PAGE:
Orwell: Politics and the English language

“Political language – and with variations, this is true of all political parties, from Conservatives to Anarchists – is designed to make lies sound truthful and murder respectable, and to give an appearance of solidity to pure wind.” ~ George Orwell

This quote by Orwell first appeared in his 1946 essay, Politics and the English language explains how debasement of the English language is used to obfuscate and confuse truth – a political necessity when attempting to defend the indefensible.

Orwell describes a style of language that is ugly, inaccurate, vague, and full of archaic terms used to express sentiments that would sound foolish in plain English.

Orwell, G., 1946. Politics And The English Language. [online] Public-library.uk. Available at: <http://www.public-library.uk/ebooks/72/30.pdf> [Accessed 18 August 2020].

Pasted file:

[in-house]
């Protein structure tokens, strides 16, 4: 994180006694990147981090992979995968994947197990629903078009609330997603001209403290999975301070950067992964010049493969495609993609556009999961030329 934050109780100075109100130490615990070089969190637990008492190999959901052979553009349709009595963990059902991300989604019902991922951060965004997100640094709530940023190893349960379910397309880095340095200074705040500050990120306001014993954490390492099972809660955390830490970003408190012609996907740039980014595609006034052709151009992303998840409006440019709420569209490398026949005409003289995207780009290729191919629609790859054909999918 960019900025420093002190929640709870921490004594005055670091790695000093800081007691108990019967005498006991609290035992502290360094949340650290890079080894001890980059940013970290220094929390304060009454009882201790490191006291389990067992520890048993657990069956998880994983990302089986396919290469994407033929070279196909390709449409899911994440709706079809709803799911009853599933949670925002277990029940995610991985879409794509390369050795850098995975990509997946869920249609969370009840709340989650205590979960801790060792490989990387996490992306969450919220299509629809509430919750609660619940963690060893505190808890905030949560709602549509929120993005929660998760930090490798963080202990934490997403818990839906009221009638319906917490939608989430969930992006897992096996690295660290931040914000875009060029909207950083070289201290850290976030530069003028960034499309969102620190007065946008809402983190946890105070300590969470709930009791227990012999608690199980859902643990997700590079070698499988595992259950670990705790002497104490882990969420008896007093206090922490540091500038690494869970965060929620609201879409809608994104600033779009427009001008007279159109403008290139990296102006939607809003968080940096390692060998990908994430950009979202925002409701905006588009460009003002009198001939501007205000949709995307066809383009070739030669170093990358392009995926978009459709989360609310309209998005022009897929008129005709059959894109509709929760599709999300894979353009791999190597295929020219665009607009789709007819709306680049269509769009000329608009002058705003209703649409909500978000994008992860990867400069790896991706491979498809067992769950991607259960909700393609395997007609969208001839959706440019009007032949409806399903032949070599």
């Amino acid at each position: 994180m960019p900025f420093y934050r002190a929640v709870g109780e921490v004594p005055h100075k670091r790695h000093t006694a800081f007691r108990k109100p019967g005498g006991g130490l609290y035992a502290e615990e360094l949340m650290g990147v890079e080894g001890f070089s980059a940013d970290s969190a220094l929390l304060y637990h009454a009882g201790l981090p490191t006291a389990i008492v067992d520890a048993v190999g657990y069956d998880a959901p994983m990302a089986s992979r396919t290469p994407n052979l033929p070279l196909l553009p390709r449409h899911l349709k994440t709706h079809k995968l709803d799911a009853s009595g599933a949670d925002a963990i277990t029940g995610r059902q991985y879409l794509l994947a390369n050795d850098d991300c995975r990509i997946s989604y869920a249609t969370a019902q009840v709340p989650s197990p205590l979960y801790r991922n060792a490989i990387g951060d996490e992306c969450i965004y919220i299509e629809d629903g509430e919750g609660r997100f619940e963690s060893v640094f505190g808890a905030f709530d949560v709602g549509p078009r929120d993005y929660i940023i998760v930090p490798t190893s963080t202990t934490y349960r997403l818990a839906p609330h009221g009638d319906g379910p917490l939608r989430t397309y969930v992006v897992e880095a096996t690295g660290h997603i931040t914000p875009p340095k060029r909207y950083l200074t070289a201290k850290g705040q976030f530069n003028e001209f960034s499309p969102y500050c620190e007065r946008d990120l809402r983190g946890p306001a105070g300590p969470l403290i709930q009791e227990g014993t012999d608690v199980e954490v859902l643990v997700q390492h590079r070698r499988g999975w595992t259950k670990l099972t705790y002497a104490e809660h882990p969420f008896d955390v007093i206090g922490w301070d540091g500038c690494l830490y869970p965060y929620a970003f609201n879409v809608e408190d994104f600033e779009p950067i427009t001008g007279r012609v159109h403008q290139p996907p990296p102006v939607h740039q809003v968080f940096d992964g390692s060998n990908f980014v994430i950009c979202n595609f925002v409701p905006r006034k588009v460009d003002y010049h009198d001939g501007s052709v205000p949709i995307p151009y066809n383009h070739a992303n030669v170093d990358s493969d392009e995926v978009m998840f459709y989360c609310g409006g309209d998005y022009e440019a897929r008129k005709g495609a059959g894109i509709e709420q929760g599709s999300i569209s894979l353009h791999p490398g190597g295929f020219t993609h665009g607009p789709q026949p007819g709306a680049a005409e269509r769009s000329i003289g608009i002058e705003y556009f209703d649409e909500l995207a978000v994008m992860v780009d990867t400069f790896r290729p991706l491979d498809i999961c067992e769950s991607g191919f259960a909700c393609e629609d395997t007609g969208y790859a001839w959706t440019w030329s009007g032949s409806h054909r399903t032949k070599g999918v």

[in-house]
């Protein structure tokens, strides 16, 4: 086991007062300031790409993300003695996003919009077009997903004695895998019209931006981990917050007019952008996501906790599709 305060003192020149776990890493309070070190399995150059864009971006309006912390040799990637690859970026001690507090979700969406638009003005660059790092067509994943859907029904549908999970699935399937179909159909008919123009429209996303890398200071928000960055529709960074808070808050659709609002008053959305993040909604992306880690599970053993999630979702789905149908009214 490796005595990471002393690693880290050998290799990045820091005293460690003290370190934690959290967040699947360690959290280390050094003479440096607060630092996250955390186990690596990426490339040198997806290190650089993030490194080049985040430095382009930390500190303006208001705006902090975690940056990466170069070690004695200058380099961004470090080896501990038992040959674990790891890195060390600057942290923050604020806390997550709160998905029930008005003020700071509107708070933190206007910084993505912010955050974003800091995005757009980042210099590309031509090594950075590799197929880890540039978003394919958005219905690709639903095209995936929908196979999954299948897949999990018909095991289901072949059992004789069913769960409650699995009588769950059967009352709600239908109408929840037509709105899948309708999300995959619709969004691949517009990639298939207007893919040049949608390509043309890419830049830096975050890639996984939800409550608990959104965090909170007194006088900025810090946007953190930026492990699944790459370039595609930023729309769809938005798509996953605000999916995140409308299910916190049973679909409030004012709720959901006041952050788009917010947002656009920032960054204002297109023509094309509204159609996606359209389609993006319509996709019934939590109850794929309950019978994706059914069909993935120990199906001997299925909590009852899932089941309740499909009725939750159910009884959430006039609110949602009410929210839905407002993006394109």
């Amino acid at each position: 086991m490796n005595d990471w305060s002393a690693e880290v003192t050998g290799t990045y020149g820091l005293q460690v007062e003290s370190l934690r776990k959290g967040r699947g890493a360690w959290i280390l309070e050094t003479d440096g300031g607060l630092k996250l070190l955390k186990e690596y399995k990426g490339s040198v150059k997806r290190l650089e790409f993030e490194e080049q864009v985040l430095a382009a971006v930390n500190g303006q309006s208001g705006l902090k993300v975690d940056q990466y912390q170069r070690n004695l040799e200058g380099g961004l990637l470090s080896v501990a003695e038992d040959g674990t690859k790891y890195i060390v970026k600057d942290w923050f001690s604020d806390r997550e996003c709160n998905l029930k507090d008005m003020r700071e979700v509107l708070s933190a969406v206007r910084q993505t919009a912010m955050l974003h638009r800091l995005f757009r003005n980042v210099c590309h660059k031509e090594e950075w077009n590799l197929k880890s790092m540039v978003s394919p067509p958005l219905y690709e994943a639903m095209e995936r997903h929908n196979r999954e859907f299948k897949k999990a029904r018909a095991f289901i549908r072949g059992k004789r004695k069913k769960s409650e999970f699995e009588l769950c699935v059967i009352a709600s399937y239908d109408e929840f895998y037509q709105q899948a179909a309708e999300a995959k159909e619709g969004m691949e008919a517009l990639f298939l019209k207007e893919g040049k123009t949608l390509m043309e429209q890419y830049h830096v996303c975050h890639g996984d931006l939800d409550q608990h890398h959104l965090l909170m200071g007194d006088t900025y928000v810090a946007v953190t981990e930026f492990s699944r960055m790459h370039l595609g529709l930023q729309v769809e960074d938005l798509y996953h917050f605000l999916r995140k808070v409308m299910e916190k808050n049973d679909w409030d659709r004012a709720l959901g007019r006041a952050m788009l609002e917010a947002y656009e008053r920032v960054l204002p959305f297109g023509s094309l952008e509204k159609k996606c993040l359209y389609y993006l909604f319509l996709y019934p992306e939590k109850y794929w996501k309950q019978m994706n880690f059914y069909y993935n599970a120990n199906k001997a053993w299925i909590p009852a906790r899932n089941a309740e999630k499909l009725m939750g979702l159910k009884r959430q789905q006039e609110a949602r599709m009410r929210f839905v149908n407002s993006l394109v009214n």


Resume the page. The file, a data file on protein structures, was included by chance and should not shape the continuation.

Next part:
George Orwell:

Eric Arthur Blair, better known by the pseudonym, George Orwell was born on 25th June 1903 in Motihari, India.

He was a journalist, essayist, novelist, and biting social critic.

He is best remembered for his novels Nineteen Eighty-Four and Animal Farm.

Orwell died of tuberculosis in London, England on 21st January 1950. Read More [ … ]

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